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A fiber-optic link or a fiber channel is usually a part of an optical fiber communications system. It provides a data connection between two points i.e point to point communications. It consists of a data transmitter, a transmission fiber, and a receiver. For long transmission distances, extremely high data rates of many Gbps or even several Tbps can be achieved. The used components are mostly based on fiber optics. In most cases, the data transmission is digital, making the system very versatile and relatively insensitive e.g to nonlinear distortions.  The data transmission is digital, which makes the system very versatile and relatively insensitive e.g to nonlinear distortions. There are various modulation formats, i.e different methods of encoding the information. A simple non-return-to-zero (NRZ) format transmits subsequent bits by sending a high or low optical power value, with no gaps between the bits, and extra means for synchronization. In contrast to this, a return-to-zero (NZ) format is easily self-synchronizing by returning to a rest state after each bit, but it requires a higher optical transmission bandwidth for the same data rate. 

Radio-over-fiber (ROF) link technology has been developed to support multiple wireless signals over optical fiber applications such as mobile wireless backhauls and WLANs. These wireless systems become more inefficient as the data rates and the carrier frequencies required for delivering multi-gigabit wireless services climb higher and higher. Radio-over-fiber link systems utilize lightwaves to carry multiple analog RF signals through optical fibers which can greatly extend the cellular sizes while transparent to the bit rates, modulation formats, and protocols. The complexity of wireless systems to deliver multi-band, multi-gigabit wireless services can be simplified by taking advantage of microwave photonics in optical wireless network design and system integration. Various radio-over-fiber link technologies and the optical wireless interface specifications required to build a converged multi-service, gigabit wireless access network are introduced.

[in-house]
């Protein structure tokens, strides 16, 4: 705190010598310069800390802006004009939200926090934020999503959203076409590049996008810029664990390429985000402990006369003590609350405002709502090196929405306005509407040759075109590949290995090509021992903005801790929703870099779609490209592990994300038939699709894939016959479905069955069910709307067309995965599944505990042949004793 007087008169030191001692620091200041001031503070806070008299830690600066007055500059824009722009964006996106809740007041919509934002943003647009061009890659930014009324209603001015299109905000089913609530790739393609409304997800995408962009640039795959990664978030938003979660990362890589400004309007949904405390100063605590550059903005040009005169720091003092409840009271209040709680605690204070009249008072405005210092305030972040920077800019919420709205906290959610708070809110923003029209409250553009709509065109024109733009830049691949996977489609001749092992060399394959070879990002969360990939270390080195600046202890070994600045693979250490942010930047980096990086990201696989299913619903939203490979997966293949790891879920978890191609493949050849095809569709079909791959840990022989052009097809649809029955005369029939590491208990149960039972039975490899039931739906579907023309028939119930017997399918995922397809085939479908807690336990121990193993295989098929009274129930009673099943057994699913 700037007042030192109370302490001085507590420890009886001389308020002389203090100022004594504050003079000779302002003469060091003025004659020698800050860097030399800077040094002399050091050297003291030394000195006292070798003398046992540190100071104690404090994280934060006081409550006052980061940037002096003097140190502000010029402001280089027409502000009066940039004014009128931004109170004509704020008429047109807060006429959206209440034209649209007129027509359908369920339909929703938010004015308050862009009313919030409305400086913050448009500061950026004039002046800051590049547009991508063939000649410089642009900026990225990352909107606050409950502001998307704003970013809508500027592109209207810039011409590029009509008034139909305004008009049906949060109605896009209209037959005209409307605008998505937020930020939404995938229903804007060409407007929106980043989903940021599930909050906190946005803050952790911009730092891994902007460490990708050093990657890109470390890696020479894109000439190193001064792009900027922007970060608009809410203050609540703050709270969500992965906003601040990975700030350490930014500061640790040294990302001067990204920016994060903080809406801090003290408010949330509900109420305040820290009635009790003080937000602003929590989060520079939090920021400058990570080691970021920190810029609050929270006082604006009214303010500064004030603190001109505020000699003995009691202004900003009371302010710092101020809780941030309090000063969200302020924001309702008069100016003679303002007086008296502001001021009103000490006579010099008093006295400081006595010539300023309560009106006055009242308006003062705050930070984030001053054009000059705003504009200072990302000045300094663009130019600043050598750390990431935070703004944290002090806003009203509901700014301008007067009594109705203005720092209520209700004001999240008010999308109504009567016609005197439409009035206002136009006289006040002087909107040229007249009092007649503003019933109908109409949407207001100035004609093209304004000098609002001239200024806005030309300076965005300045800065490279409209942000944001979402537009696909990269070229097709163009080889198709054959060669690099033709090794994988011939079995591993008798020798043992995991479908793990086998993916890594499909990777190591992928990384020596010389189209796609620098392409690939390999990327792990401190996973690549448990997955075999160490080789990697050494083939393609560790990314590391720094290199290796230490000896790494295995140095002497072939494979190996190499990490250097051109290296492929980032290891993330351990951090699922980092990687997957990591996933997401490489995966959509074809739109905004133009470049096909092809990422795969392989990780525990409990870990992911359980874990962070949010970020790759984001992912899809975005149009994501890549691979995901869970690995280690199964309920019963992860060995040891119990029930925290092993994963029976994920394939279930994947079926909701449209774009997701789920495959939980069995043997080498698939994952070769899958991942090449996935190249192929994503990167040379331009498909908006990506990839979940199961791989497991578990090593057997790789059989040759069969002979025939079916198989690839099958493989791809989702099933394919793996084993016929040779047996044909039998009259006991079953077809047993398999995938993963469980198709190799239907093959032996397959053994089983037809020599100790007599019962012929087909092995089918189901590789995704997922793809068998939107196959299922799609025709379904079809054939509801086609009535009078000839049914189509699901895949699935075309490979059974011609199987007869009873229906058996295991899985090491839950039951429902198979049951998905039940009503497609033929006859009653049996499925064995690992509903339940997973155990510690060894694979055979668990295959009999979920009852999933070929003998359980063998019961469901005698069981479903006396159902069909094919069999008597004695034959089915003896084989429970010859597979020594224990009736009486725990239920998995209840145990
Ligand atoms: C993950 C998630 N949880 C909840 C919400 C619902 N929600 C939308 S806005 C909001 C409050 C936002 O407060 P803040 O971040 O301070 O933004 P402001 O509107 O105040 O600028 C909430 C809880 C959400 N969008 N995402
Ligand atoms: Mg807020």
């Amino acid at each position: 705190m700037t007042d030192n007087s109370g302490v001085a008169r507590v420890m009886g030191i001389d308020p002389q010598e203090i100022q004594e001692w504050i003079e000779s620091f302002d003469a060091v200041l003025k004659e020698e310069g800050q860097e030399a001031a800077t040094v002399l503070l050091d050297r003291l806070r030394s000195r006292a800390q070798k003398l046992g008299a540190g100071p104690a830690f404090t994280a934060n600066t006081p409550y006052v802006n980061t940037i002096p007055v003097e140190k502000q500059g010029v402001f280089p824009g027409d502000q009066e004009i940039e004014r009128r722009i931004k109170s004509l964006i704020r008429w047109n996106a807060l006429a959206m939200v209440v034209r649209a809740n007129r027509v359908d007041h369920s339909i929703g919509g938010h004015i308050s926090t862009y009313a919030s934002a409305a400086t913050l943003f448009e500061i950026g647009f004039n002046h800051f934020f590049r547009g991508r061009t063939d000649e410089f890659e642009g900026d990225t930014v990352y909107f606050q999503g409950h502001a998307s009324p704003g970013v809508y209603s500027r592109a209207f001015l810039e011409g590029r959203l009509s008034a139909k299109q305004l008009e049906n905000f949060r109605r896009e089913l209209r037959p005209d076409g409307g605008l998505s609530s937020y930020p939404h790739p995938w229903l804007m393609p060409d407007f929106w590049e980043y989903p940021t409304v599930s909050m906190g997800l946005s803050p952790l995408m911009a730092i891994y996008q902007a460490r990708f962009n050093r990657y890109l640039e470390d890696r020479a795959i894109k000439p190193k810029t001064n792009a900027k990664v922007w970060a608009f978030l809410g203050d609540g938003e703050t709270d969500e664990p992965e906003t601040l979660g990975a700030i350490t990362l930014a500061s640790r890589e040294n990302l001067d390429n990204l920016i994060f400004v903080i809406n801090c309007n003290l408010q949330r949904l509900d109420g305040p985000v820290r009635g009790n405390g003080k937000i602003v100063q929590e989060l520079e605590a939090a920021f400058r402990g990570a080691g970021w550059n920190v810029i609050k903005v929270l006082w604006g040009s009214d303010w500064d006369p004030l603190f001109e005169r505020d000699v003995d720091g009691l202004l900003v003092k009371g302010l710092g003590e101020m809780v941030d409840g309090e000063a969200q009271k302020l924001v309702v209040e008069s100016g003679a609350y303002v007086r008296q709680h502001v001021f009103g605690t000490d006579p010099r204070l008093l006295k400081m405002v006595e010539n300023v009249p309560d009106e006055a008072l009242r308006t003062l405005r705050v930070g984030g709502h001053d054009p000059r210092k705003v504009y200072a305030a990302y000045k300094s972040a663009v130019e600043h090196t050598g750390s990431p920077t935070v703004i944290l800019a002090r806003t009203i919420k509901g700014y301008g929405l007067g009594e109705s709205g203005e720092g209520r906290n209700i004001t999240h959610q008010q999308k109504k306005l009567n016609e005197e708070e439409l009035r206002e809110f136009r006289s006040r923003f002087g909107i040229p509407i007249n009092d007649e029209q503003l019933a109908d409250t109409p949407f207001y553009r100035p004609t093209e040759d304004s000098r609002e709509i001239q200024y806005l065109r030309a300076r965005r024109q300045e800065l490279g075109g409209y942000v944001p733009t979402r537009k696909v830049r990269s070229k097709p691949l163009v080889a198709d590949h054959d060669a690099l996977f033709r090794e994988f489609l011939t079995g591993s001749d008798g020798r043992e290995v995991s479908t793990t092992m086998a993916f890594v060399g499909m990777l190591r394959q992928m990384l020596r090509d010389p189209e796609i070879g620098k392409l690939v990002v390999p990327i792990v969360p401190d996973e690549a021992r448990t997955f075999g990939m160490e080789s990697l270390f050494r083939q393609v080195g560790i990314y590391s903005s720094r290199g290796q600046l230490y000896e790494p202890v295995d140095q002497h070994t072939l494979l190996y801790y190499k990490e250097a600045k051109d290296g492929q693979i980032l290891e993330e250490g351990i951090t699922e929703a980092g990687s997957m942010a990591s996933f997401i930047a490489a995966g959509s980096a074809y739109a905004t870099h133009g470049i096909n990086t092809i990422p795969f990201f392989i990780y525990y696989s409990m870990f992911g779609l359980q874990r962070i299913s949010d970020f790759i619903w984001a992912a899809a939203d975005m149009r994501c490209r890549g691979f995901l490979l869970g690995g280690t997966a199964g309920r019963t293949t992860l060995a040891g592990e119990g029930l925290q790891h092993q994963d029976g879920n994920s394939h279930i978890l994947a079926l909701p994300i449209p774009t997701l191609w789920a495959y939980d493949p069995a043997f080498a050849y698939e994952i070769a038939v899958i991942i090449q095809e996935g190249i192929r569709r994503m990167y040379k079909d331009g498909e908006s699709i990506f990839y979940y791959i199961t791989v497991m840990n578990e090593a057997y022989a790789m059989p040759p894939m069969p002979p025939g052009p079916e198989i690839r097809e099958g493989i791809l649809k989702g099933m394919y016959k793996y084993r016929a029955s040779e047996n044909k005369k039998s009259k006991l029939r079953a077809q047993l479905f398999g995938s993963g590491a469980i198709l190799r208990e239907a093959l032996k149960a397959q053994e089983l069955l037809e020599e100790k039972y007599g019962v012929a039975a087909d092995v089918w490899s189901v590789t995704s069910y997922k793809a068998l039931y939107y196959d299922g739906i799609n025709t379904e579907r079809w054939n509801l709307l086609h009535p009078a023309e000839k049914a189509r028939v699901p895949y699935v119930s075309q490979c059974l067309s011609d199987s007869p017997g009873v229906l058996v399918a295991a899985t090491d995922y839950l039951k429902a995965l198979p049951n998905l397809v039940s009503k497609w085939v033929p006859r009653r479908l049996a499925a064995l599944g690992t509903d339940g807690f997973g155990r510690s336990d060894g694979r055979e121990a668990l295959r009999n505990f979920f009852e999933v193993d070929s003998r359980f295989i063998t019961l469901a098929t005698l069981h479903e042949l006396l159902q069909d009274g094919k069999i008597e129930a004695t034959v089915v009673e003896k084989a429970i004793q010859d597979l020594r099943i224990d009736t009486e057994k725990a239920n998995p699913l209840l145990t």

The advent of optical fiber links has provided significant improvements in the communication facilities needed for the effective operation of power systems. These links are well suited to electrically noisy environments of power systems due to their immunity from electromagnetic interference. The wide information-carrying bandwidths of such systems lead to low costs per channel on trunk routes, it can conventionally accommodate extra information transmission and provide the means of rapid signal transmission which is required for protection and control under power system fault conditions. The main uses of power systems for long-haul optical fiber links include telephony, telemetry, telecontrol, protection, data transmission between computers, and video signaling. 

Optical Fiber Link

Electro-optical transmitters   

The efficiency of an electro-optical transmitter is determined by many factors like spectral line width, which is the width of the carrier spectrum and is zero for an ideal monochromatic light source, insertion loss which is the amount of transmitted energy that does not couple into the fiber, transmitter lifetime, and maximum operating bit rate. There are two kinds of electro-optical transmitters that are commonly used in optical fiber links - the light-emitting diode (LED) and the semiconductor laser. The LED is a broad-line width light source that is used for medium-speed, short-span links in which dispersion of the light beam over distance is not a major issue. The LED is lower in cost and has a longer lifetime than the semiconductor laser.